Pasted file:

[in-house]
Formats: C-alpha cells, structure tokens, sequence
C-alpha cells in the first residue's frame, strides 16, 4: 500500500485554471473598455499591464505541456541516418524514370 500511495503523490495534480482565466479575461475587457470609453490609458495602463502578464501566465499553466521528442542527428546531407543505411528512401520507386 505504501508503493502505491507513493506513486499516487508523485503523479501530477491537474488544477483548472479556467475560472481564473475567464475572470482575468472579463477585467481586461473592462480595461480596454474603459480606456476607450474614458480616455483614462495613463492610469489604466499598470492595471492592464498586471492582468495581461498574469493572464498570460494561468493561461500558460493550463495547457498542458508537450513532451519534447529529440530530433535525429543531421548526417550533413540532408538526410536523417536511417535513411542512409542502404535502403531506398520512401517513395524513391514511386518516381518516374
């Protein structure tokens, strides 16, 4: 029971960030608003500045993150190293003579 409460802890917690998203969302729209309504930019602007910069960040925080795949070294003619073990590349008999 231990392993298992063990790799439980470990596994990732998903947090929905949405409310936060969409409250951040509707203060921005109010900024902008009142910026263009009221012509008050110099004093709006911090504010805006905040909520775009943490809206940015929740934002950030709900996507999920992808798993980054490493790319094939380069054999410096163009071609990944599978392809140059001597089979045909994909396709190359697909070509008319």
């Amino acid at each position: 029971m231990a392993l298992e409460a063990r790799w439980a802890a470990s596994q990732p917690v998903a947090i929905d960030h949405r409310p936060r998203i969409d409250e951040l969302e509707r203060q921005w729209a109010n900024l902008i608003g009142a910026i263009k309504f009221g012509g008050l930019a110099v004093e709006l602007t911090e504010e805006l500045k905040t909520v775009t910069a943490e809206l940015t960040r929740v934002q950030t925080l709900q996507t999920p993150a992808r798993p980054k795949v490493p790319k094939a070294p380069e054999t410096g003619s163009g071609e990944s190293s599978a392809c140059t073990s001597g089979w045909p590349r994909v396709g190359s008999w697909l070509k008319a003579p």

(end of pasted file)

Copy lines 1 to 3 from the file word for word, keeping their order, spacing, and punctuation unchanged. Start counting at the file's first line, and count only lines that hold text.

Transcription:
[in-house]
Formats: C-alpha cells, structure tokens, sequence
C-alpha cells in the first residue's frame, strides 16, 4: 500500500485554471473598455499591464505541456541516418524514370 500511495503523490495534480482565466479575461475587457470609453490609458495602463502578464501566465499553466521528442542527428546531407543505411528512401520507386 505504501508503493502505491507513493506513486499516487508523485503523479501530477491537474488544477483548472479556467475560472481564473475567464475572470482575468472579463477585467481586461473592462480595461480596454474603459480606456476607450474614458480616455483614462495613463492610469489604466499598470492595471492592464498586471492582468495581461498574469493572464498570460494561468493561461500558460493550463495547457498542458508537450513532451519534447529529440530530433535525429543531421548526417550533413540532408538526410536523417536511417535513411542512409542502404535502403531506398520512401517513395524513391514511386518516381518516374